Perhaps the most intriguing building on Yates Street is the Oriental Hotel, named for its location adjacent to Oriental Alley (the alley no longer exists). In 1883 William McKeon commissioned the eastern half of this structure adjacent to his Oriental Saloon. Designed by John Teague, the hotel was “a brick hotel of three stories… The front is supported on arches resting on an iron columns, and bay windows run through the upper stories” according to the Daily Colonist report of January 5, 1884. An addition in 1888, also by Teague, doubled the frontage on Yates Street and replaced the old saloon building.
A feature of this addition was an ornate cupola-like tower that once graced the southwest corner of the hotel. From sunset to sunrise, a light was kept burning in the tower; mariners used the light as an aid to navigation. The name was changed to the St. Francis Hotel in 1906 and retained that name for several years, although it suffered a severe loss of business during Prohibition from 1917-1921. It survived by renting rooms and, in 1958 was acquired by Goodwill Enterprises for the Handicapped who used it for a second-hand store and warehouse; they sold used materials to raise funds to help their disabled clientele. It has since been acquired by LeFevre and Co who will be undertaking a complete restoration and adaptive reuse project in September 2009.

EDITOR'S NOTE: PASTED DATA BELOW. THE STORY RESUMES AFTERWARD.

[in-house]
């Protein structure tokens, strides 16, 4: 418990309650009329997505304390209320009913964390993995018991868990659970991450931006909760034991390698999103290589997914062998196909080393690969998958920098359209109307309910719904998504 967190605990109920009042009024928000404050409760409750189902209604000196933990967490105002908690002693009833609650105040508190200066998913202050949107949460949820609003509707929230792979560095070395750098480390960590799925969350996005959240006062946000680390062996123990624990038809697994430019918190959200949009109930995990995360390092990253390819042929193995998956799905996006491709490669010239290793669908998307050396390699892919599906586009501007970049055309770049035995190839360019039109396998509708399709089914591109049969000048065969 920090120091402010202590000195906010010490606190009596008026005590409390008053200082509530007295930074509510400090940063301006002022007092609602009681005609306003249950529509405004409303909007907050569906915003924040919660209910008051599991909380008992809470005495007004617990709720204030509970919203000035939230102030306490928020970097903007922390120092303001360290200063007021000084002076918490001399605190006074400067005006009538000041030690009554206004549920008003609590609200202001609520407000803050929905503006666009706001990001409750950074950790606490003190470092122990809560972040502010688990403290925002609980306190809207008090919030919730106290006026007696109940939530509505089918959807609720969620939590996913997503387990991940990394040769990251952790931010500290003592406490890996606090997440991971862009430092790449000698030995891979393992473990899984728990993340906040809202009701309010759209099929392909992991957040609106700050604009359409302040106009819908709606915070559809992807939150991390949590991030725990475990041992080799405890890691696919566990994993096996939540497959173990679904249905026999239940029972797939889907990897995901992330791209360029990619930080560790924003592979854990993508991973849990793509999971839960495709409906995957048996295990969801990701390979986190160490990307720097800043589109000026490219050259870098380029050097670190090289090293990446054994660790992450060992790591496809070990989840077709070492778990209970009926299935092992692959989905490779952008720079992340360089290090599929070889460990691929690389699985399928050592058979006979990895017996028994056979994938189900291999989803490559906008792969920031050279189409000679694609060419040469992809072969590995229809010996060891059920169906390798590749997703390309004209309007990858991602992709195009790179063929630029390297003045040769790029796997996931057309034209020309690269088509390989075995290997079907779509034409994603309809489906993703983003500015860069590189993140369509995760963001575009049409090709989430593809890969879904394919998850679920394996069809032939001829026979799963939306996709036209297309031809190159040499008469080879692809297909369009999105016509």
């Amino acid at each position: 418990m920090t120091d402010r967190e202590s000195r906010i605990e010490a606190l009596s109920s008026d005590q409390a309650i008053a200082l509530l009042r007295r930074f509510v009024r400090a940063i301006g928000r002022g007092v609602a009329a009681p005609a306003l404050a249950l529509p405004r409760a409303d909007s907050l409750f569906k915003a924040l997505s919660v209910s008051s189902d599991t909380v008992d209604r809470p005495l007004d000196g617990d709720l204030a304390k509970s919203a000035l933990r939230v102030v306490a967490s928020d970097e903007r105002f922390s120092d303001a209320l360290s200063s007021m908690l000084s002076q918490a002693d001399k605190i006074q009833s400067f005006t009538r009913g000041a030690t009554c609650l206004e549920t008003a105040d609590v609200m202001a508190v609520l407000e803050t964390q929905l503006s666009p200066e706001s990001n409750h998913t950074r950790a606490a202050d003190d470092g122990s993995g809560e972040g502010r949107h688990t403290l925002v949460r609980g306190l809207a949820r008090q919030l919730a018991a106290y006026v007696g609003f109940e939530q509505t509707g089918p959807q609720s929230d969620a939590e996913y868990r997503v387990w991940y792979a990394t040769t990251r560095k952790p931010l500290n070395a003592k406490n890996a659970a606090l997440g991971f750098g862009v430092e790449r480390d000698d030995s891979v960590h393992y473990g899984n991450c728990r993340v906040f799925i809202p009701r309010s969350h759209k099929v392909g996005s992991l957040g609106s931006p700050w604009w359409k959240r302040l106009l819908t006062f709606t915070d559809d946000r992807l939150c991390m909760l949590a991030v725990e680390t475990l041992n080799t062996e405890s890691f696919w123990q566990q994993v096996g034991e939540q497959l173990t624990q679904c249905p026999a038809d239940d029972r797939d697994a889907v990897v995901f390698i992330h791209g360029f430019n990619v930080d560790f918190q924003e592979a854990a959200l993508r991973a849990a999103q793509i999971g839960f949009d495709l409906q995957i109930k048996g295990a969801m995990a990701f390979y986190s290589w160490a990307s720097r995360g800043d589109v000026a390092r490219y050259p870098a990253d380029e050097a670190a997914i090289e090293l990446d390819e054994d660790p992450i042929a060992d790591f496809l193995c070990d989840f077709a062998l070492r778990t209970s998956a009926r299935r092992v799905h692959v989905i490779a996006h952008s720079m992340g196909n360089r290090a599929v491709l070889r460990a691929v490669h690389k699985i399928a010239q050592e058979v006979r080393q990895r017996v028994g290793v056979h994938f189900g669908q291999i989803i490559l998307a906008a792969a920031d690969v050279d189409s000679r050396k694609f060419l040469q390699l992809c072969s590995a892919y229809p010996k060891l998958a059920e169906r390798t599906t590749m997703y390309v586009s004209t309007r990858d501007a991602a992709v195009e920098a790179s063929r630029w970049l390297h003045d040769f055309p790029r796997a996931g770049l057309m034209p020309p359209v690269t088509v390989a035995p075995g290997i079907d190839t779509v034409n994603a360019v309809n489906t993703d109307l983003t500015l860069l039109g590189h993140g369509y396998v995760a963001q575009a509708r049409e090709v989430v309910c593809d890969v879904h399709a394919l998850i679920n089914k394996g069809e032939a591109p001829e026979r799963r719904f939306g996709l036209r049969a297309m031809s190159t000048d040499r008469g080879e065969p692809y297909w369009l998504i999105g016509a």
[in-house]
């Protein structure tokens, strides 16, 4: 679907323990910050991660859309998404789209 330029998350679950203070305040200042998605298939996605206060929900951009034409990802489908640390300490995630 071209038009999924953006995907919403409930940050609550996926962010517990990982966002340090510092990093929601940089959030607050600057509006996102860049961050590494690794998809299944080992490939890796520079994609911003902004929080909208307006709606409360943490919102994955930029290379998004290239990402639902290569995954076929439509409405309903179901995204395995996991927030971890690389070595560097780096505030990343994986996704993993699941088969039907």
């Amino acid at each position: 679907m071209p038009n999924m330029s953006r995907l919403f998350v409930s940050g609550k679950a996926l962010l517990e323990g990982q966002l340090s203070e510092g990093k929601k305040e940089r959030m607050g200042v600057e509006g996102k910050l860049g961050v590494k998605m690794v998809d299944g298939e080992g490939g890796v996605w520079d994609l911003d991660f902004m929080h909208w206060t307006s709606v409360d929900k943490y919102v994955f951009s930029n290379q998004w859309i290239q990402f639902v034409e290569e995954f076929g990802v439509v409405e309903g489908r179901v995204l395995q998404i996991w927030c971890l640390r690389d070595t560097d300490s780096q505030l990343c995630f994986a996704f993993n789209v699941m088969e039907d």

This Hallmark Heritage Society project was funded by the HBC Foundation and the BC150-Heritage Legacy Fund
Project manager and researcher: Helen Edwards
Principal Photography & Consultant: Ron Bukta, West Ventures Photography